When it comes to common knowledge of fertility and infertility, there are many misconceptions. While the topic of infertility is becoming more prevalent in the media, there is still a lack of accurate knowledge among the general public about what infertility means and what treatment is available.
Do you know the difference between fertility fact and fiction? Learn about some of the most common myths – and truths – below.
UNDERGOING FERTILITY TREATMENT MEANS GETTING IVF.
Fiction. While in vitro fertilization (IVF) is a possible path for those experiencing infertility, many patients never need it to achieve a pregnancy.
IVF is a fertility treatment in which an embryo is formed in a lab by joining an egg and a sperm. This embryo is then transferred into the woman’s uterus. For some patients this is the most viable course of action for a successful pregnancy.
But others never get to the point of needing IVF. There are a number of treatment paths that we can take based on a patient’s specific situation, including medication regimens, intrauterine insemination (IUI, also known as artificial insemination), reproductive surgery, and more. A fertility specialist can help evaluate which option is best for you.
LOSING WEIGHT CAN HELP IMPROVE FERTILITY.
Fact. In some cases, fertility can be improved through lifestyle changes, such as losing weight. Maintaining a healthy body mass index (BMI) can help improve chances of conception in both men and women. According to the National Institute of Health, a healthy BMI is between 18.5 and 24.9.
In women, being overweight or obese may negatively impact ovulation and cause hormonal imbalances, as well as increase the likelihood of miscarriage and complications during pregnancy. In men, it may result in reduced semen volume or reduced sperm count, making egg fertilization difficult.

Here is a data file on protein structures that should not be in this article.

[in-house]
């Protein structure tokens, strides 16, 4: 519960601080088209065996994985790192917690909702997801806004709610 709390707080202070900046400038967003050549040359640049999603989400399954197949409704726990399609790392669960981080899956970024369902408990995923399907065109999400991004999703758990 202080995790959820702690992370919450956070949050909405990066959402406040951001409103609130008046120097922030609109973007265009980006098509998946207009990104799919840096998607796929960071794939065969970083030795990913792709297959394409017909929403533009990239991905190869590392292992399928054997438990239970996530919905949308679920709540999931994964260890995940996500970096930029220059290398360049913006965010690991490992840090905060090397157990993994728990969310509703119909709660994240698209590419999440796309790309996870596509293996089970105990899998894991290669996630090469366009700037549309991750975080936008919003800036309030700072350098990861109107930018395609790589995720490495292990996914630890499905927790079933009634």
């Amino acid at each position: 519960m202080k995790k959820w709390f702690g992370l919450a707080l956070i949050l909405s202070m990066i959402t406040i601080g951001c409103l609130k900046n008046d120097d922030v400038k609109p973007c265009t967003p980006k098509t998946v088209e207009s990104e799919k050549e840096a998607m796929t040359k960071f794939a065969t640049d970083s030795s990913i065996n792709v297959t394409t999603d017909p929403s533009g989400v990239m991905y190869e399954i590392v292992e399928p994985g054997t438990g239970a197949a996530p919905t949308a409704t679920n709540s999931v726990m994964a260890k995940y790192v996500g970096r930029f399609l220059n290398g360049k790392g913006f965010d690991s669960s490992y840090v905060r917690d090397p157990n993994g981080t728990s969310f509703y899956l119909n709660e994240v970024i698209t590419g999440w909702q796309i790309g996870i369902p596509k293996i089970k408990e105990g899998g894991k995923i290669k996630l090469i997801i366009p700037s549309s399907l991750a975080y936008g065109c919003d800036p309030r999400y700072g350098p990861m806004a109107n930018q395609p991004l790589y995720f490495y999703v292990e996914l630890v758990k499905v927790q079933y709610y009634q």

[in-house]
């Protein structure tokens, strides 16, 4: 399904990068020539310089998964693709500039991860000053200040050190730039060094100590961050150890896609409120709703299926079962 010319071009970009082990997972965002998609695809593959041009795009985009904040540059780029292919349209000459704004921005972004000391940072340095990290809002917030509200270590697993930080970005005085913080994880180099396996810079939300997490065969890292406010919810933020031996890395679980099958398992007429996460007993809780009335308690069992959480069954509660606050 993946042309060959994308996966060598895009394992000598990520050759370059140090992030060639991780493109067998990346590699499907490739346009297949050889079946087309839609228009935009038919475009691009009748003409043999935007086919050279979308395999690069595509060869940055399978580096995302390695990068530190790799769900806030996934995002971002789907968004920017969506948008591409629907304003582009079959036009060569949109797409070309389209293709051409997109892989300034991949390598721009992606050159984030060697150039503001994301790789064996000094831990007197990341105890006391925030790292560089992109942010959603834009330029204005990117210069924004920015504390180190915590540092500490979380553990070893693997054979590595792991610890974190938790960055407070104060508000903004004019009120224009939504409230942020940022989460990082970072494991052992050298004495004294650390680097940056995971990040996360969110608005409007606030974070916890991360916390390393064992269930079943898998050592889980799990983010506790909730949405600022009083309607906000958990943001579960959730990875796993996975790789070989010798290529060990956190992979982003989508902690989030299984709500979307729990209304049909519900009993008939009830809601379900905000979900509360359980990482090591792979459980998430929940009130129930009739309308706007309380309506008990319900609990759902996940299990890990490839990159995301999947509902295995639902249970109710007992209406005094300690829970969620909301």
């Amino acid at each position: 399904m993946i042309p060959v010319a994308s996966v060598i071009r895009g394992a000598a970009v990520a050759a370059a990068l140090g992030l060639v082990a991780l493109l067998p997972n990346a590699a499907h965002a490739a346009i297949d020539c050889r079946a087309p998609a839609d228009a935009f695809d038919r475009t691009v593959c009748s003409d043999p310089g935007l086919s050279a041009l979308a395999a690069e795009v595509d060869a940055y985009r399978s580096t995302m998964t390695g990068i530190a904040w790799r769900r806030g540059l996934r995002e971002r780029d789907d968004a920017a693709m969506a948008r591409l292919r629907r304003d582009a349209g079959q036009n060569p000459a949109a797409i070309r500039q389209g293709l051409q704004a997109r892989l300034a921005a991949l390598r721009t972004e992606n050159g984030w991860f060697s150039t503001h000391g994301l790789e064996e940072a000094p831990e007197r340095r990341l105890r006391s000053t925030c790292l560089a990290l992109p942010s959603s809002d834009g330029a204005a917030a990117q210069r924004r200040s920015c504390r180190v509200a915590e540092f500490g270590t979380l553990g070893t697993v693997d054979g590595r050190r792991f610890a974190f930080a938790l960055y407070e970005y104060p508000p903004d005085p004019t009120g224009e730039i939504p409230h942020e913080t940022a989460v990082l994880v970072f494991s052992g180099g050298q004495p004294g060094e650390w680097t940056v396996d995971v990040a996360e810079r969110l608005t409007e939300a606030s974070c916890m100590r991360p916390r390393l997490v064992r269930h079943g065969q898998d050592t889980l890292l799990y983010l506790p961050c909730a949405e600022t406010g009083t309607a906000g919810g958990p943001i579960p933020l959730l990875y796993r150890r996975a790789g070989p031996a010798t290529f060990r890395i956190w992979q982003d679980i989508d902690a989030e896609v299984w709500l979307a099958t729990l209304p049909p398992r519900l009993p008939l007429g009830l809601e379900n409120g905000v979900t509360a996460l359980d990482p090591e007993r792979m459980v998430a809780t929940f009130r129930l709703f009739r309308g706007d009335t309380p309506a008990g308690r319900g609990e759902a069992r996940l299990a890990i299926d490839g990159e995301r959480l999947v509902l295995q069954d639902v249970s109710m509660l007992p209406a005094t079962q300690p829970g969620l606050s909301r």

Being overweight or obese can also reduce the effectiveness of fertility treatment. It is particularly important for women with polycystic ovarian syndrome (PCOS), one of the most common causes of infertility, to maintain a healthy BMI when trying to conceive.
IF YOU’VE ALREADY HAD A CHILD NATURALLY, YOU WON’T HAVE A PROBLEM THE NEXT TIME.
Fiction. When a couple struggles to conceive after already having one or more children, we call this secondary infertility. Secondary infertility may have many causes, including reproductive aging; anatomic issues, such as growths in the uterus; pelvic scarring; tubal damage; sperm abnormalities and other factors.
Secondary infertility can be just as stressful as primary infertility (when a couple has never been able to conceive), if not more so. A feeling of guilt for not being able to provide their child with a sibling is a common struggle. These couples often receive less social support for their infertility because they already have a child.
HAVING A BABY IN YOUR 40S – OR EVEN 50S – IS POSSIBLE THESE DAYS.
Fact. The chances of conceiving naturally over the age of 45 is less than 4%. While it is possible for women to achieve a pregnancy using their own eggs over the age of 40, it is not always recommended, nor does it come without significant challenges. Advanced reproductive age can even be an issue when utilizing assisted reproductive technologies.
Due to reduced egg quality and quantity, many women over 40 (likely including some of the celebrities you have seen get pregnant late in life) often utilize donated eggs from younger women. However, there are increased health risks for the mother during pregnancy as she advances in age. She is more likely to develop diabetes, experience complications of elevated blood pressure, have a pre term delivery or require a cesarean section delivery.
At any age, each individual’s situation can be carefully evaluated by a reproductive endocrinologist, a fertility specialist who can discuss the full range of available treatment options and assist the patient in choosing the course of action that is best for them.
Questions? Contact us.